Aside from CERA creating phamplets and guides, which remind people of the law as well as solutions, not much has changed. People who have more than mild to moderate MCS/ES are still unable to find safe, accessible housing in Toronto, or elsewhere in this province.
The wonderful community (not colony) that is planned in Quebec is still far from being built, and years ago already had a wait list that was over three times greater than the amount of units being built.
To go there, people would also have to give up proximity to friends and family, which leaves them without the regular social supports everyone else takes for granted. Who else is asked to do this in order to live somewhere they can survive? Refugees? Yes. We are environmental refugees in our own countries.
Granted, having a place to live where it doesn’t feel like you are being assaulted on a daily basis is a precious thing, but so is being able to see friends and family (if you still have them) without someone having to drive for hours to do so.
Environmental sensitivities are recognized as a disability by both the Ontario and Canadian Human Rights Codes. Yet we face systemic accessibility barriers everywhere in society, and safe, accessible housing is critical in maintaining some quality of life, most especially as a place to escape the assaults, and to recover from the damage that exposures cause. It’s basic health care!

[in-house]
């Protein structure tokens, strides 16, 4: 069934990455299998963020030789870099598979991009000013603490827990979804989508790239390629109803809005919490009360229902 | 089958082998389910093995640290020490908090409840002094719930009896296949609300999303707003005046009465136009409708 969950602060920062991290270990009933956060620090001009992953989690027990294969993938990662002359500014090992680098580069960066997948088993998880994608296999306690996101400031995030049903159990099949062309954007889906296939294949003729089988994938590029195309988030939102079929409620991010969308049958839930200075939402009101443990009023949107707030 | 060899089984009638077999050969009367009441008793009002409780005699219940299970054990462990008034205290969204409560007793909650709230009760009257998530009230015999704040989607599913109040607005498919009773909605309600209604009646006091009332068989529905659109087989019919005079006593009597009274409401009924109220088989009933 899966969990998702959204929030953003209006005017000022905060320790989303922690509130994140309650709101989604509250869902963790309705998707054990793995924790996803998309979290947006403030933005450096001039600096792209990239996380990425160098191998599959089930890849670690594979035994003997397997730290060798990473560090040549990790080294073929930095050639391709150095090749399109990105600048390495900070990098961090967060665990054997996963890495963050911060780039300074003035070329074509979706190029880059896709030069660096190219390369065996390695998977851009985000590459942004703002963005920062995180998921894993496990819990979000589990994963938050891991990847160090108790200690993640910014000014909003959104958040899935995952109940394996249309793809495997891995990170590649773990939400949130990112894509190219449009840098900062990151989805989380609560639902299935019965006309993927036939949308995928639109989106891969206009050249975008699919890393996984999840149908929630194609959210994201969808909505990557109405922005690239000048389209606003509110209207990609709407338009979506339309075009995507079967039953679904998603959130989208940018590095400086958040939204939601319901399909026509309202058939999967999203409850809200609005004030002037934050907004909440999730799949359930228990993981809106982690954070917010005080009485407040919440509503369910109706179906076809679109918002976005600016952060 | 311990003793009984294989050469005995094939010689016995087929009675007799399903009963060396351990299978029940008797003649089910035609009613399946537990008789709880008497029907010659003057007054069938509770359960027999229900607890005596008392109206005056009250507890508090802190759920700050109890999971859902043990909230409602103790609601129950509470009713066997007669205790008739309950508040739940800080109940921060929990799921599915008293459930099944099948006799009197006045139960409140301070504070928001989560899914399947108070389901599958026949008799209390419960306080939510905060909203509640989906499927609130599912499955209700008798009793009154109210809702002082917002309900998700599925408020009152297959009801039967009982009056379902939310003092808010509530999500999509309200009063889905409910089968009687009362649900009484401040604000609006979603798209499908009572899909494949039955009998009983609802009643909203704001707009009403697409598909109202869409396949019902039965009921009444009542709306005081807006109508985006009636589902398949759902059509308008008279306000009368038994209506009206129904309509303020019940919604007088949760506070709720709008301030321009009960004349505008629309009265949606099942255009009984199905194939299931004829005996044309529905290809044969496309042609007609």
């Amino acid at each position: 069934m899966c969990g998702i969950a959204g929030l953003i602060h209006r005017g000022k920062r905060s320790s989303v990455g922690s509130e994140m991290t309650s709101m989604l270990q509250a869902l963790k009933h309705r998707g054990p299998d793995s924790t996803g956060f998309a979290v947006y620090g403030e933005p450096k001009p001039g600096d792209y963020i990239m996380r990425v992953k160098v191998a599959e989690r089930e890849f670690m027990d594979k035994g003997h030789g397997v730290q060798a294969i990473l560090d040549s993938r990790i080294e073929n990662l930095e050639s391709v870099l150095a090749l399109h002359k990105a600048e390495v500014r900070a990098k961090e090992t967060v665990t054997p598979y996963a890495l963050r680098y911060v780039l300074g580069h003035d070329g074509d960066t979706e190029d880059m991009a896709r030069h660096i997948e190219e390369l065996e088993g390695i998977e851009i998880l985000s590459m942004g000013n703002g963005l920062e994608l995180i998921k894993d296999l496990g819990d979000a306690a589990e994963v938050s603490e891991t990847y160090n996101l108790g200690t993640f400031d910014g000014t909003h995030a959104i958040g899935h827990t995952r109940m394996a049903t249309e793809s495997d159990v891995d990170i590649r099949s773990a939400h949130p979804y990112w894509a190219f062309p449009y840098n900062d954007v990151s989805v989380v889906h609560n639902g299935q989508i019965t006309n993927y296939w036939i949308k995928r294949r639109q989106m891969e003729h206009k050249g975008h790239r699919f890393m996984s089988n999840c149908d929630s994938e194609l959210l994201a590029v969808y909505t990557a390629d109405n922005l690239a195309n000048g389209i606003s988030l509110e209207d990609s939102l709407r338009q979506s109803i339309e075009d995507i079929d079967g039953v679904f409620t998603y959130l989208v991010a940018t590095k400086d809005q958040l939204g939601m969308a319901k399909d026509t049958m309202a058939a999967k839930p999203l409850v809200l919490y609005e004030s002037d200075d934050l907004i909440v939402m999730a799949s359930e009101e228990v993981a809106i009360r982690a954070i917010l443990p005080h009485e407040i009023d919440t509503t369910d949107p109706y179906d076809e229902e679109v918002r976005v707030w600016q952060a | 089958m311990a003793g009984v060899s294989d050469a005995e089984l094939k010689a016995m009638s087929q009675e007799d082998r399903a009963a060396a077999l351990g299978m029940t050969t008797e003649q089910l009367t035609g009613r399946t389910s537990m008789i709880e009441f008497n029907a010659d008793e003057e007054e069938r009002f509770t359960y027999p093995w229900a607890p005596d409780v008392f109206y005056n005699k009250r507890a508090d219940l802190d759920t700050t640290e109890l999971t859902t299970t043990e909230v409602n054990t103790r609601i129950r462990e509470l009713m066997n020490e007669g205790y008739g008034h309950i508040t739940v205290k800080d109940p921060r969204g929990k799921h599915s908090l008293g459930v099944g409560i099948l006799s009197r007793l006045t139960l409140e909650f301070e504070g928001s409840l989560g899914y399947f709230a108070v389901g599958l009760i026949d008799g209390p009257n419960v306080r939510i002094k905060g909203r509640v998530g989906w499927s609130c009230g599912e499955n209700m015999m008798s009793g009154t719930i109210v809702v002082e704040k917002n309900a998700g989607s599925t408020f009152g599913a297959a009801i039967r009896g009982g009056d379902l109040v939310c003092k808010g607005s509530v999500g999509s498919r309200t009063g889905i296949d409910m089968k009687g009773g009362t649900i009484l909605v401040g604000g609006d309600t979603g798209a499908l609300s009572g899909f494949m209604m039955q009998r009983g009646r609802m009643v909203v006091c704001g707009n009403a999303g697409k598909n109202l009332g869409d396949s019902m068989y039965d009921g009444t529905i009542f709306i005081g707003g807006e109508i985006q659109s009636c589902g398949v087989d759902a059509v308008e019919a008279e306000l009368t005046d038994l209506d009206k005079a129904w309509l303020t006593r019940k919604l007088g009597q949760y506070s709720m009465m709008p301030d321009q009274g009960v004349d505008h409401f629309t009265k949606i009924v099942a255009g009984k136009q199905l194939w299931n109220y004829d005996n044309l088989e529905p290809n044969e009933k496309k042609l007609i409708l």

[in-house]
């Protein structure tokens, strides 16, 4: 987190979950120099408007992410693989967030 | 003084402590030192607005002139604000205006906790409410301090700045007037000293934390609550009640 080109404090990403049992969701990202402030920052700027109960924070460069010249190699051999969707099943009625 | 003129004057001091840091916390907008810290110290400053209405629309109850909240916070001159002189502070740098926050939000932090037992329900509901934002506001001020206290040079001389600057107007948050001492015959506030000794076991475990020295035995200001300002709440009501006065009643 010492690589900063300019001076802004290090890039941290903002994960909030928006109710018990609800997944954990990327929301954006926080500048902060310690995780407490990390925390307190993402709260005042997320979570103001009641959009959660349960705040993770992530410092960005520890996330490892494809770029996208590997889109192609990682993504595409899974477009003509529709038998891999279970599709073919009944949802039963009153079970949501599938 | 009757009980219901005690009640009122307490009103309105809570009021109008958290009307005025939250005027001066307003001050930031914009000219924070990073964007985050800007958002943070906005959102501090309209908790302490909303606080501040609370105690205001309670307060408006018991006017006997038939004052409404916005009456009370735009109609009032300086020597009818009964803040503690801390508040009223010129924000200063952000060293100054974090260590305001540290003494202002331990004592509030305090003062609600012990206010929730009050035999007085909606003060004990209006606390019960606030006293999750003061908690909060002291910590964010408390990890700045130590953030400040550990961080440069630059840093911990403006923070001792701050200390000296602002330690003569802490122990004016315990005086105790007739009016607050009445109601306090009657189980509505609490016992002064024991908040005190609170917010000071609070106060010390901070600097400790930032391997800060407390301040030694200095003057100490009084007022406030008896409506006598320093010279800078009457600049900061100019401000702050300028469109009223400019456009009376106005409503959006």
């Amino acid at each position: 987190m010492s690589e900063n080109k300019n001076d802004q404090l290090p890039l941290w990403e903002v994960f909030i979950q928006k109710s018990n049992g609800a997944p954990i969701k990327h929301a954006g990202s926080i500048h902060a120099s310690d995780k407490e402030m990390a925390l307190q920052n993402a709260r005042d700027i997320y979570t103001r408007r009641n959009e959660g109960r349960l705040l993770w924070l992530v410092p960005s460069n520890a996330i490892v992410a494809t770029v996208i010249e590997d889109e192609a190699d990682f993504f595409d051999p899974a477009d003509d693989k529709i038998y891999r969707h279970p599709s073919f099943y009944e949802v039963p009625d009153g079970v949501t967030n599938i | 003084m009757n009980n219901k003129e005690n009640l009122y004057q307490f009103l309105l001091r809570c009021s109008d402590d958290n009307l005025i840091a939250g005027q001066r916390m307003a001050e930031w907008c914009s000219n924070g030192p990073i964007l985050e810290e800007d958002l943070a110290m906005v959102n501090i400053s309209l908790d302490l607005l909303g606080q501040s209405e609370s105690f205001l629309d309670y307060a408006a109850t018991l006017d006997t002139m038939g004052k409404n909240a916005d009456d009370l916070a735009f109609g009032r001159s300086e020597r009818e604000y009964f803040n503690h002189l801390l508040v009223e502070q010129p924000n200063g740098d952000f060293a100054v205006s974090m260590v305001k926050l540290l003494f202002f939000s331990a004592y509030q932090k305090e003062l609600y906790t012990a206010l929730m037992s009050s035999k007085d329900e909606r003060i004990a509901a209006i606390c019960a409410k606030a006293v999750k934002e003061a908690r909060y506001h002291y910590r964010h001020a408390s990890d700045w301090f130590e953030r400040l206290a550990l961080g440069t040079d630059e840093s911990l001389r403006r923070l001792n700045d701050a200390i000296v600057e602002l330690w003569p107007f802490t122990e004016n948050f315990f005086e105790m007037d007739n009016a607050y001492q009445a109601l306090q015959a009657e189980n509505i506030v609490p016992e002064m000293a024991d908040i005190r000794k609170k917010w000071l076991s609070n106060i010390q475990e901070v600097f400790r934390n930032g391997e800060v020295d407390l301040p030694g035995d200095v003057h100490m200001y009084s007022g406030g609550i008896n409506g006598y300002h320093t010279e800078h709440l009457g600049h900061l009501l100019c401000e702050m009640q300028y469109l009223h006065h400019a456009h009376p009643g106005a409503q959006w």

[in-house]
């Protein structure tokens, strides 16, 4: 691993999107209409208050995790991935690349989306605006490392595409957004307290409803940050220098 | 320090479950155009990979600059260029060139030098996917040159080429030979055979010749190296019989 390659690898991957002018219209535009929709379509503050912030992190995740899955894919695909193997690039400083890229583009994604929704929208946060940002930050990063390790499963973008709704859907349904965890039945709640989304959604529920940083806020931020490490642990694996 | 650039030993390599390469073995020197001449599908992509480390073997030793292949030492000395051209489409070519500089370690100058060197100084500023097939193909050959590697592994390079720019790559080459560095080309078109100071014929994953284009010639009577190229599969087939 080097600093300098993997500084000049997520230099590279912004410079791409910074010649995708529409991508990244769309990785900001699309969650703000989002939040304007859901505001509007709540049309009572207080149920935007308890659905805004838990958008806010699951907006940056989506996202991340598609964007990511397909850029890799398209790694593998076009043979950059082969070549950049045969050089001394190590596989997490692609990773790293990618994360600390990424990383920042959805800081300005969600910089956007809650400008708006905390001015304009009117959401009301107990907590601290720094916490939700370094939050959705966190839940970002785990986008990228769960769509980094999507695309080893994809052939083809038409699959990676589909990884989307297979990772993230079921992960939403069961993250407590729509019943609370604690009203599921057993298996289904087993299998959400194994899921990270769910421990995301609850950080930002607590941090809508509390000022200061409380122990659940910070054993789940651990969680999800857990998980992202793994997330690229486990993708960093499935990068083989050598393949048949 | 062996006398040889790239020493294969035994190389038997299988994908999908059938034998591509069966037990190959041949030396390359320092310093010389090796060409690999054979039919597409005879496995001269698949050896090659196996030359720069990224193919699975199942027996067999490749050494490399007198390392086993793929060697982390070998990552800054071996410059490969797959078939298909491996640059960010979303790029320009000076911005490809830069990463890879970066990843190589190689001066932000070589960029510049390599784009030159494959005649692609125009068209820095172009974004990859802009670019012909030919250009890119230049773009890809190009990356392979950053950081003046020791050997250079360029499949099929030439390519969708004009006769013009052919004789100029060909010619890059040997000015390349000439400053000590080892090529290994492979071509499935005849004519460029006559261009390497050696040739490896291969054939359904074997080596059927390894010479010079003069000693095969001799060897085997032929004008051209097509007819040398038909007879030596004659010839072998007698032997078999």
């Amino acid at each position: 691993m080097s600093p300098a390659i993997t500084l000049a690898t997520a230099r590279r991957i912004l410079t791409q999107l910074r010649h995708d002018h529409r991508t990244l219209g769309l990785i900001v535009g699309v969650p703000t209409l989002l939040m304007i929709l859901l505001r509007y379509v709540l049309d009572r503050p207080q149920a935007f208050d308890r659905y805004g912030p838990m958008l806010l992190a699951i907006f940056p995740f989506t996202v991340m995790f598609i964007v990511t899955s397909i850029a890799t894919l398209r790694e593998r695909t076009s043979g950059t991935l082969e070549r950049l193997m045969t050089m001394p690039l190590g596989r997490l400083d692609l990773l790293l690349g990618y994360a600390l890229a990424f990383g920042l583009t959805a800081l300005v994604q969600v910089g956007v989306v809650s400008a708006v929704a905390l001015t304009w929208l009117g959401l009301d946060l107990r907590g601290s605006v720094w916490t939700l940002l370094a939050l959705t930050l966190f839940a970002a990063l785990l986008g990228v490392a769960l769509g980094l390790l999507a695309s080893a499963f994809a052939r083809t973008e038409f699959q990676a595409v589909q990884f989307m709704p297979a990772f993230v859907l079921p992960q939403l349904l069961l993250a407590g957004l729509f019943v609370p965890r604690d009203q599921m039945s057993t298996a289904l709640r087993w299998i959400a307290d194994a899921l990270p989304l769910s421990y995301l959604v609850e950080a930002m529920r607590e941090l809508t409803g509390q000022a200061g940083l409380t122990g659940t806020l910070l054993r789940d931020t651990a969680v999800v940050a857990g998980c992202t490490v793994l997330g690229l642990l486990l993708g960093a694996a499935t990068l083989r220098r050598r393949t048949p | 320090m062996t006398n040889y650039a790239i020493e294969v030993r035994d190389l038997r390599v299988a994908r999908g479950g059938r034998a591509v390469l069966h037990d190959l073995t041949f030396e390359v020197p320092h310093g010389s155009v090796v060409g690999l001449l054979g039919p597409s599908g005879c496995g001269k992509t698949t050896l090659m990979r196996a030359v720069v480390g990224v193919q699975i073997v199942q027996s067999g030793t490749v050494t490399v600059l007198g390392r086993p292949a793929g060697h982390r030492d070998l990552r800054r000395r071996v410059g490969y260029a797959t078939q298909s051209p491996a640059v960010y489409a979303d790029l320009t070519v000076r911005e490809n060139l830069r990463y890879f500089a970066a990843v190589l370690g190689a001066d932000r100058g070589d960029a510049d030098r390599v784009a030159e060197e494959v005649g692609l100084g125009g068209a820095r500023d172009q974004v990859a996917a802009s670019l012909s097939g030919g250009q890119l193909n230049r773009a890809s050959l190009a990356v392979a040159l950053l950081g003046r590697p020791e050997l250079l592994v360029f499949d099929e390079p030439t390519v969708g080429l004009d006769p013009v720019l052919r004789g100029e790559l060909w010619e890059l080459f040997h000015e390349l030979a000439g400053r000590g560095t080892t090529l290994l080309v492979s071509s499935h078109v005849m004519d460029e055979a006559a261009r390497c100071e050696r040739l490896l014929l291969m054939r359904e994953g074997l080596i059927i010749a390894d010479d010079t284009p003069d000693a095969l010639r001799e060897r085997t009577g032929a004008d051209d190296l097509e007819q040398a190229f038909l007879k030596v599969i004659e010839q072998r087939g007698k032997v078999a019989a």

The word ‘sensitivities’ has trivialized the disabling and possibly life threatening effects caused by exposures, which are also unpredictable in duration or severity.
Safer, less-toxic housing that is further from immediate neighbours (who do not live a non-toxic lifestyle), but that could, with some work, provide an environment that reduces harm, is currently expensive, and not only that, portable subsidies aren’t available here to make less toxic pre-existing housing more affordable, even though accessible housing is our primary medical need.
It’s totally possible to create non-toxic housing and policies that protect people with MCS/ES and allow us to thrive, but it’s not being done.
Building more than one unit at a time reduces costs significantly, and developers get far bigger discounts on materials than any single person building a home would.
The problem is that the political will does not exist.
“Housing as a Medical Necessity”
The Centre for Equality Rights in Accommodation (CERA)
“These people need safe housing. It is medically necessary. However, there are very few affordable homes in Canada that have been designed specifically for people with environmental sensitivities.
Safe Housing Ottawa has been struggling for a number of years to build an environmentally safe housing development, but they’re not there yet.
And I don’t know of any public funds that will assist these folks to make or retrofit a home so that they can live healthy, full lives.